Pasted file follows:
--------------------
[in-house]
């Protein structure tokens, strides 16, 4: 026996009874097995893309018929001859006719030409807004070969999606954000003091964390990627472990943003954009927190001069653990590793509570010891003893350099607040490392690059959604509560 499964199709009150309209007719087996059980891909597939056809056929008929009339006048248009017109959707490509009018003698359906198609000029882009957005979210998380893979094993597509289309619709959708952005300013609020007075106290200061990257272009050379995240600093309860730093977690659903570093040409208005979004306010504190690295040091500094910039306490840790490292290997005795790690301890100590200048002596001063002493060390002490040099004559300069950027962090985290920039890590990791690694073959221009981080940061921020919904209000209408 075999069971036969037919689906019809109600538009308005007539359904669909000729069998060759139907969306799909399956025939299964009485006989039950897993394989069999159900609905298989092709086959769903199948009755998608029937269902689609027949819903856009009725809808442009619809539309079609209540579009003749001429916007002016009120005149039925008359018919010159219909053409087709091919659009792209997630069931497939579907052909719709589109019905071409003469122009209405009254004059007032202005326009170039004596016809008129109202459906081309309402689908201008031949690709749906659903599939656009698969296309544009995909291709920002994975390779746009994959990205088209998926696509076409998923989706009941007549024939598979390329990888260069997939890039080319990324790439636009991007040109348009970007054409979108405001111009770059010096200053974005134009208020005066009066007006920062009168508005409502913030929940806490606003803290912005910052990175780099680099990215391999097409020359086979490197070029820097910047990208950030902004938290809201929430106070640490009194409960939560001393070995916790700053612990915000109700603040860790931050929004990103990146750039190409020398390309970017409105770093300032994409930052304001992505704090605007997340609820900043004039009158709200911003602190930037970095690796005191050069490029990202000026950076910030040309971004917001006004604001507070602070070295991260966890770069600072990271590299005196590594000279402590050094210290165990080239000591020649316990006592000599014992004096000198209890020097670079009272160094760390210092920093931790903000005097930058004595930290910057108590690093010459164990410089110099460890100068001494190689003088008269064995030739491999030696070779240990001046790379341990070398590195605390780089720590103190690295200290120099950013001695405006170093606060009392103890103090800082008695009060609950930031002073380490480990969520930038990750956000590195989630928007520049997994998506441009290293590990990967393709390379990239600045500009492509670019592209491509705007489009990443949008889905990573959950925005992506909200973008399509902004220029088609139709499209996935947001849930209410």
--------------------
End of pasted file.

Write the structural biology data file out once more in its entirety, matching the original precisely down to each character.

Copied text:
[in-house]
């Protein structure tokens, strides 16, 4: 026996009874097995893309018929001859006719030409807004070969999606954000003091964390990627472990943003954009927190001069653990590793509570010891003893350099607040490392690059959604509560 499964199709009150309209007719087996059980891909597939056809056929008929009339006048248009017109959707490509009018003698359906198609000029882009957005979210998380893979094993597509289309619709959708952005300013609020007075106290200061990257272009050379995240600093309860730093977690659903570093040409208005979004306010504190690295040091500094910039306490840790490292290997005795790690301890100590200048002596001063002493060390002490040099004559300069950027962090985290920039890590990791690694073959221009981080940061921020919904209000209408 075999069971036969037919689906019809109600538009308005007539359904669909000729069998060759139907969306799909399956025939299964009485006989039950897993394989069999159900609905298989092709086959769903199948009755998608029937269902689609027949819903856009009725809808442009619809539309079609209540579009003749001429916007002016009120005149039925008359018919010159219909053409087709091919659009792209997630069931497939579907052909719709589109019905071409003469122009209405009254004059007032202005326009170039004596016809008129109202459906081309309402689908201008031949690709749906659903599939656009698969296309544009995909291709920002994975390779746009994959990205088209998926696509076409998923989706009941007549024939598979390329990888260069997939890039080319990324790439636009991007040109348009970007054409979108405001111009770059010096200053974005134009208020005066009066007006920062009168508005409502913030929940806490606003803290912005910052990175780099680099990215391999097409020359086979490197070029820097910047990208950030902004938290809201929430106070640490009194409960939560001393070995916790700053612990915000109700603040860790931050929004990103990146750039190409020398390309970017409105770093300032994409930052304001992505704090605007997340609820900043004039009158709200911003602190930037970095690796005191050069490029990202000026950076910030040309971004917001006004604001507070602070070295991260966890770069600072990271590299005196590594000279402590050094210290165990080239000591020649316990006592000599014992004096000198209890020097670079009272160094760390210092920093931790903000005097930058004595930290910057108590690093010459164990410089110099460890100068001494190689003088008269064995030739491999030696070779240990001046790379341990070398590195605390780089720590103190690295200290120099950013001695405006170093606060009392103890103090800082008695009060609950930031002073380490480990969520930038990750956000590195989630928007520049997994998506441009290293590990990967393709390379990239600045500009492509670019592209491509705007489009990443949008889905990573959950925005992506909200973008399509902004220029088609139709499209996935947001849930209410």